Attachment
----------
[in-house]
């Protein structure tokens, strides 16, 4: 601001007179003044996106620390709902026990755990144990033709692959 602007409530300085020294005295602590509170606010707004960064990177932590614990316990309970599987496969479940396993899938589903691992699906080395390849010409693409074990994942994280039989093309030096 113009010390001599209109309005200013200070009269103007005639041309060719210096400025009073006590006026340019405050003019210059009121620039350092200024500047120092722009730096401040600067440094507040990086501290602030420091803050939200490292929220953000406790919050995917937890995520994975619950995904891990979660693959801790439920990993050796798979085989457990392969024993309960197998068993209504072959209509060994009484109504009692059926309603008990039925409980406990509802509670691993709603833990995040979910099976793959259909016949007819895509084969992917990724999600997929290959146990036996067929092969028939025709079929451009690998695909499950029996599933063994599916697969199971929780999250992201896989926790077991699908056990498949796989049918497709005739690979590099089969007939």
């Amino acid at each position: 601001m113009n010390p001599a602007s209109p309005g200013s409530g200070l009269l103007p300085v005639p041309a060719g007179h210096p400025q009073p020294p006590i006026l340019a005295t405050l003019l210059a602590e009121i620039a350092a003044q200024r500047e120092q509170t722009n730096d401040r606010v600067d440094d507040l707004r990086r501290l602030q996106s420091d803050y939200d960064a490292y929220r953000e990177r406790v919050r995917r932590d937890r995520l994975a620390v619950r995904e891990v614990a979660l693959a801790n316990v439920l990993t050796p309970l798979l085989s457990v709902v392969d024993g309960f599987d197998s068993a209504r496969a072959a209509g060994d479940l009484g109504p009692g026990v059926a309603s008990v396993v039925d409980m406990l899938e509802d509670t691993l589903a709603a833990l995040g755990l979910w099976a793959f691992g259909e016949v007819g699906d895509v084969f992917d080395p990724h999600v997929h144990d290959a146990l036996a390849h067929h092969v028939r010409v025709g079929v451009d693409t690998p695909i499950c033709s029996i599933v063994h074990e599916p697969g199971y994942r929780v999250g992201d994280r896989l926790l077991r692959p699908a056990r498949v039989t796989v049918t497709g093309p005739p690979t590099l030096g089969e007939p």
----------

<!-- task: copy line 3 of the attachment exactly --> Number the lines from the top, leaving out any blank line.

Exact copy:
């Amino acid at each position: 601001m113009n010390p001599a602007s209109p309005g200013s409530g200070l009269l103007p300085v005639p041309a060719g007179h210096p400025q009073p020294p006590i006026l340019a005295t405050l003019l210059a602590e009121i620039a350092a003044q200024r500047e120092q509170t722009n730096d401040r606010v600067d440094d507040l707004r990086r501290l602030q996106s420091d803050y939200d960064a490292y929220r953000e990177r406790v919050r995917r932590d937890r995520l994975a620390v619950r995904e891990v614990a979660l693959a801790n316990v439920l990993t050796p309970l798979l085989s457990v709902v392969d024993g309960f599987d197998s068993a209504r496969a072959a209509g060994d479940l009484g109504p009692g026990v059926a309603s008990v396993v039925d409980m406990l899938e509802d509670t691993l589903a709603a833990l995040g755990l979910w099976a793959f691992g259909e016949v007819g699906d895509v084969f992917d080395p990724h999600v997929h144990d290959a146990l036996a390849h067929h092969v028939r010409v025709g079929v451009d693409t690998p695909i499950c033709s029996i599933v063994h074990e599916p697969g199971y994942r929780v999250g992201d994280r896989l926790l077991r692959p699908a056990r498949v039989t796989v049918t497709g093309p005739p690979t590099l030096g089969e007939p």